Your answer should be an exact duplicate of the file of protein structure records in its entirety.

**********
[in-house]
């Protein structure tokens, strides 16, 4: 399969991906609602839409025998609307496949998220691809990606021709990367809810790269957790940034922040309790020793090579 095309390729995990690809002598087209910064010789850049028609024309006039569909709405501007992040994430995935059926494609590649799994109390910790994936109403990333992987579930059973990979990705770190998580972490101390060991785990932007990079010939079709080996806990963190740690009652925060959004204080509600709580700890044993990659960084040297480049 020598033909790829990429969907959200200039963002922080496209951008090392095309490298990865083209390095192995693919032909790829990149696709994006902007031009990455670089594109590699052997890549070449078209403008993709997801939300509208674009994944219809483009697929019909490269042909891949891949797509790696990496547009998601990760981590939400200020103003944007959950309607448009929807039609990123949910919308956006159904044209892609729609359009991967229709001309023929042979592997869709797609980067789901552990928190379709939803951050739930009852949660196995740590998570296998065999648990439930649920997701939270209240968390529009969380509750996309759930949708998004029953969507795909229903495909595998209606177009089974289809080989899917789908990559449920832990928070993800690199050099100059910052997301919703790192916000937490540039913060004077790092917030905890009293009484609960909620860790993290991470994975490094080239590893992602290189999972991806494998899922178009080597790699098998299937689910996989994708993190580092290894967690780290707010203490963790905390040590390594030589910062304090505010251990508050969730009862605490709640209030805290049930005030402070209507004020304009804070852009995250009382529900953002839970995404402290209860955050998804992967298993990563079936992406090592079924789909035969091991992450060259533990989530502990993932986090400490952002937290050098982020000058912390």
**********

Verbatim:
[in-house]
């Protein structure tokens, strides 16, 4: 399969991906609602839409025998609307496949998220691809990606021709990367809810790269957790940034922040309790020793090579 095309390729995990690809002598087209910064010789850049028609024309006039569909709405501007992040994430995935059926494609590649799994109390910790994936109403990333992987579930059973990979990705770190998580972490101390060991785990932007990079010939079709080996806990963190740690009652925060959004204080509600709580700890044993990659960084040297480049 020598033909790829990429969907959200200039963002922080496209951008090392095309490298990865083209390095192995693919032909790829990149696709994006902007031009990455670089594109590699052997890549070449078209403008993709997801939300509208674009994944219809483009697929019909490269042909891949891949797509790696990496547009998601990760981590939400200020103003944007959950309607448009929807039609990123949910919308956006159904044209892609729609359009991967229709001309023929042979592997869709797609980067789901552990928190379709939803951050739930009852949660196995740590998570296998065999648990439930649920997701939270209240968390529009969380509750996309759930949708998004029953969507795909229903495909595998209606177009089974289809080989899917789908990559449920832990928070993800690199050099100059910052997301919703790192916000937490540039913060004077790092917030905890009293009484609960909620860790993290991470994975490094080239590893992602290189999972991806494998899922178009080597790699098998299937689910996989994708993190580092290894967690780290707010203490963790905390040590390594030589910062304090505010251990508050969730009862605490709640209030805290049930005030402070209507004020304009804070852009995250009382529900953002839970995404402290209860955050998804992967298993990563079936992406090592079924789909035969091991992450060259533990989530502990993932986090400490952002937290050098982020000058912390």